Way back in the dark ages before I really discovered what the interwebs was all about, someone suggested to me that I should start keeping a blog of my bike commuting tales. In those days, I was riding 22 miles to work, across lakes, freeways, forests, hills, parks, and Bill Gates' neighborhood. There was always a story to tell. Lucky for me, I found a readable blog that told such stories in a better way than I could, I decided it was unnecessary to try to do the same thing. Moreover, now, my commute is half the distance it was, and isn't nearly as exciting. Before, I had a ride; now I have a commute.
So, what will I write about? I'm not really sure, but I'm hoping it turns out well. Chances are good, that I'll write something that will forever damage my blog's opinion of itself and put it into years of therapy. Maybe then, it can run away to a higher learning institution, run up an insurmountable debt, share late night bonding moments with other, similarly damaged blogs, and stop speaking to me for a while. Then, I guess that means I would have done a good job after all; it has something to share with intimate friends. One can hope.
As such, I leave my bike commuting as a backdrop, like a persistent rain. I'm not trying to sound negative; rain is know as 'liquid sunshine' around here. There are other things known as liquid sunshine, though too, that taste much better. I'd like to think I'm a cyclist first, before I'm other things, but it probably comes second. It's tough to be anything other than a woman, first, even in our 'You've come a long way, baby,' world.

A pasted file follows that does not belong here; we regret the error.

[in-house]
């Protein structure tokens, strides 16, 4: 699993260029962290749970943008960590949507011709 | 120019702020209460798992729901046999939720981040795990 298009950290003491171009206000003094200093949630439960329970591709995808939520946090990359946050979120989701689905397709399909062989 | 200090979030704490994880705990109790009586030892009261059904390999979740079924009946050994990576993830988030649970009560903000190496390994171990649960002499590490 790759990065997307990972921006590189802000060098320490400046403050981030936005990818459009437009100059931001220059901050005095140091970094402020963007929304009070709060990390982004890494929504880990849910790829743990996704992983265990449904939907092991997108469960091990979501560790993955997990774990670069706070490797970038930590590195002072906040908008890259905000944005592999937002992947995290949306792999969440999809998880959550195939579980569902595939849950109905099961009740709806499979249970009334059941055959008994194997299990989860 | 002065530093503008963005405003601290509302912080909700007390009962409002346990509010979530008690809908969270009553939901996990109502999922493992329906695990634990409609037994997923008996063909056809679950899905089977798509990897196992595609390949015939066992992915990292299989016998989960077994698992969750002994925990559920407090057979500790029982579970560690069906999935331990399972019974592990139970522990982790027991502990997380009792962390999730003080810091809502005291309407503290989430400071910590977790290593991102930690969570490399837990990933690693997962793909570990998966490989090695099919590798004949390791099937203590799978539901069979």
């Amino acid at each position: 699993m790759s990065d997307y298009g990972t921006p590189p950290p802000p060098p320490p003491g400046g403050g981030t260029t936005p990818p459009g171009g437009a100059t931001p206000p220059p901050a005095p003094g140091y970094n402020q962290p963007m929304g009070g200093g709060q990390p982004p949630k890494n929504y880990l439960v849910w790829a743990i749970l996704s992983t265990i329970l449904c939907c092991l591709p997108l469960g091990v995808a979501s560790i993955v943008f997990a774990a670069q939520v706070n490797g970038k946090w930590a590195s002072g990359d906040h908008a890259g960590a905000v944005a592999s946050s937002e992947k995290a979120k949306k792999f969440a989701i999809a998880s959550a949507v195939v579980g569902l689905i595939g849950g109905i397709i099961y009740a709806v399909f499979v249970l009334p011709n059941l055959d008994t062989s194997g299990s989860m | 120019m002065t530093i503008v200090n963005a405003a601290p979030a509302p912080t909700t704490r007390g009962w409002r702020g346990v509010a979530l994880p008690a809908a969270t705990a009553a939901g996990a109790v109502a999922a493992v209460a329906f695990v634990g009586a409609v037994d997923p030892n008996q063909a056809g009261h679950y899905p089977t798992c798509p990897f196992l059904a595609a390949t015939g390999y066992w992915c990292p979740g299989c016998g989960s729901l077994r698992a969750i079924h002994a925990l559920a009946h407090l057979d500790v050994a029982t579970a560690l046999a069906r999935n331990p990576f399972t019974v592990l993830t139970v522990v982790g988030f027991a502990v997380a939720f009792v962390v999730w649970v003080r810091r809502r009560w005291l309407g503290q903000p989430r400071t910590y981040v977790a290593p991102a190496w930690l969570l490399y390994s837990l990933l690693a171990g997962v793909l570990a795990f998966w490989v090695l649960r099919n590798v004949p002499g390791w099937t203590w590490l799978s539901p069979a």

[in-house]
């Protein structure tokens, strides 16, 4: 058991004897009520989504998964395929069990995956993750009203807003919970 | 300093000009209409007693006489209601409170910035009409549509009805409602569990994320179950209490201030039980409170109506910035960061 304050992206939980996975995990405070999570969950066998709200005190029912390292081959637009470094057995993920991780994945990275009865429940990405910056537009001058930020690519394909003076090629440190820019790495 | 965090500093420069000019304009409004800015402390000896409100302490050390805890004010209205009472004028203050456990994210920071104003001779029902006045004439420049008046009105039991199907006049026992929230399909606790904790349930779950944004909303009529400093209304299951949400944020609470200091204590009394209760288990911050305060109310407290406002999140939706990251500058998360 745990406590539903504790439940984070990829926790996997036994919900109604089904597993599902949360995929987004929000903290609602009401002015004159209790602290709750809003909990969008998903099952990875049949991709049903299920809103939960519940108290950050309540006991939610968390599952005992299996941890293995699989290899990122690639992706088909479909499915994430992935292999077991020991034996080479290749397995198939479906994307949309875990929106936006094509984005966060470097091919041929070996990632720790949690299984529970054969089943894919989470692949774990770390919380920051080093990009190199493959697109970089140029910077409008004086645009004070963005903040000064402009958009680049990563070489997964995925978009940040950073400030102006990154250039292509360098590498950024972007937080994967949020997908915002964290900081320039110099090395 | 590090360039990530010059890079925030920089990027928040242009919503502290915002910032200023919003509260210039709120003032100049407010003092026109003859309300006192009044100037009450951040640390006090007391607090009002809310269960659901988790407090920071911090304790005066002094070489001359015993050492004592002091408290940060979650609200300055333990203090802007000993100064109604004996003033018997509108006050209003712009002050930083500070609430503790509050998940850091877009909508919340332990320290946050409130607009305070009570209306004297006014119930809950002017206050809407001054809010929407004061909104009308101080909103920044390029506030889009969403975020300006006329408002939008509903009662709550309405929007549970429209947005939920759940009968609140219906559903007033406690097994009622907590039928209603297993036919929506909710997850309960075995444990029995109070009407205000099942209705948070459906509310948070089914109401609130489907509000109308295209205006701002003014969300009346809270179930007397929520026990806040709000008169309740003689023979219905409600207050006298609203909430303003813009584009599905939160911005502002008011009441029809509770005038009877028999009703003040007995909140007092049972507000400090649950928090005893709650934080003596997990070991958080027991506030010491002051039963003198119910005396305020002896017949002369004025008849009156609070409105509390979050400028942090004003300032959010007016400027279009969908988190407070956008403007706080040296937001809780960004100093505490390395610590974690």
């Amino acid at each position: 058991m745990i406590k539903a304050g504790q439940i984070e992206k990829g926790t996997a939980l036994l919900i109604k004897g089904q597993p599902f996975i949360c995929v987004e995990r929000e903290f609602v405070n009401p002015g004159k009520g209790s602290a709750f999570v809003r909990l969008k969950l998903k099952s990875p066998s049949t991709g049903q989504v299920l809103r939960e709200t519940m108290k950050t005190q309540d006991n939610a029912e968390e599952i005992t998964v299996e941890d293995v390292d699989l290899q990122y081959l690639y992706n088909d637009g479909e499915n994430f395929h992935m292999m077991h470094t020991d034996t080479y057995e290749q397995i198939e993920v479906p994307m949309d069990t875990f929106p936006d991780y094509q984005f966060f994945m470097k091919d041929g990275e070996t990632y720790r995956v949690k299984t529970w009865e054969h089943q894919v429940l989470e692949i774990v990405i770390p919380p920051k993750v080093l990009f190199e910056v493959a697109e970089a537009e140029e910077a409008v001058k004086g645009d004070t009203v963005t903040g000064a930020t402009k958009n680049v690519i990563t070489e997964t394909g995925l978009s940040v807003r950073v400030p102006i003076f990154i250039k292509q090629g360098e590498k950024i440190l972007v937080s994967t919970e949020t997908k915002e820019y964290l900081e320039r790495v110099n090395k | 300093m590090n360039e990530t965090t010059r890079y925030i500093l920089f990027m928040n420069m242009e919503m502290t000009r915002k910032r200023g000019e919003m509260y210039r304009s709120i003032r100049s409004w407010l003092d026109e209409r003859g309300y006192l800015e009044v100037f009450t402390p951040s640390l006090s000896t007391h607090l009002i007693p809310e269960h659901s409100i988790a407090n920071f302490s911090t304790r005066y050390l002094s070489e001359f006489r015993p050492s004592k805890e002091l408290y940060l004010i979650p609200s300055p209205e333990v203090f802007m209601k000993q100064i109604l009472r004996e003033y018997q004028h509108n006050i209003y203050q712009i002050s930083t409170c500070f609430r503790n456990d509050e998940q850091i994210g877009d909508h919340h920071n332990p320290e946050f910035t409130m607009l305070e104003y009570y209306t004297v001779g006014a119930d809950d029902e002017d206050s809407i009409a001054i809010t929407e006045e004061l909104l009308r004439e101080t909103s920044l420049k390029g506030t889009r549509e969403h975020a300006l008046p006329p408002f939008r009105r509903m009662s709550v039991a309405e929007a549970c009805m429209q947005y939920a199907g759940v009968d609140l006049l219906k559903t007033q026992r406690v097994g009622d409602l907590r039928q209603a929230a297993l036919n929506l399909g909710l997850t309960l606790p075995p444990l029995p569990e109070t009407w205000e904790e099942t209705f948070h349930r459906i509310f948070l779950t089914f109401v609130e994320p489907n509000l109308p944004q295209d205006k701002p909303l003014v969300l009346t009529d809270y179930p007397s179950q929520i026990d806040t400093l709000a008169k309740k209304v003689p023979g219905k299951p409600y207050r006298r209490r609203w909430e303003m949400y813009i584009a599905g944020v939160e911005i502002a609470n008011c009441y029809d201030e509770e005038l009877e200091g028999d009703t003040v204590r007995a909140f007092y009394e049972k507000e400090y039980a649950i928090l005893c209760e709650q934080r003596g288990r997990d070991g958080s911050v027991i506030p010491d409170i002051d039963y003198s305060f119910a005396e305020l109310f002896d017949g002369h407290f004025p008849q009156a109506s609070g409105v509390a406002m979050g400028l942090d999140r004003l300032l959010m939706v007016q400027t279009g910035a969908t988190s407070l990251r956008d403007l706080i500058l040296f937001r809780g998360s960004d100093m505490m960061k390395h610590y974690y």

With that said, it is Bike Month, and like every Bike Month, people ask me for tips about riding to work.
Every year, I get at least one person that asks me about riding with clipless pedals. A lot of riders take attitude against flat pedal riders. Sure. Once you know how nice it is to pedal your bike in a circle, rather than one side at a time, it's tough to imagine why anyone would continue to ride without them. Sorry, Senor Clipless; you weren't born with cleats attached to your feet. You had to learn to. Flat pedal riders, just don't know any better yet.
Here's a quick how to:
It's important to be aware, that when you're learning how to ride with clipless pedals, you have to accept that the term itself does not make any sense, and therefore, some of things you will do while riding your new pedals will not make sense either. With flat pedals, you could pedal right up to the point of stopping, and then put your foot down and the bike won't fall over. With clipless, you will crash. Bring bandaids.
The simple fact of the matter is, you probably already know how to turn the pedals, it's the stopping that you have to be careful of. For some it's more easily said than done. If that's the case for you, then do that. As you're stopping, remember to remind yourself, "Click out, before you stop,"and you'll be fine. If you say it, you will be more likely to do it. If you're like me, however, and you talk so slowly that your brain has to wait until you've finished speaking to know what you have to do, you may want to shorten this to something more actionable, like 'AAAAAACCKK!!' Say it out loud if it helps.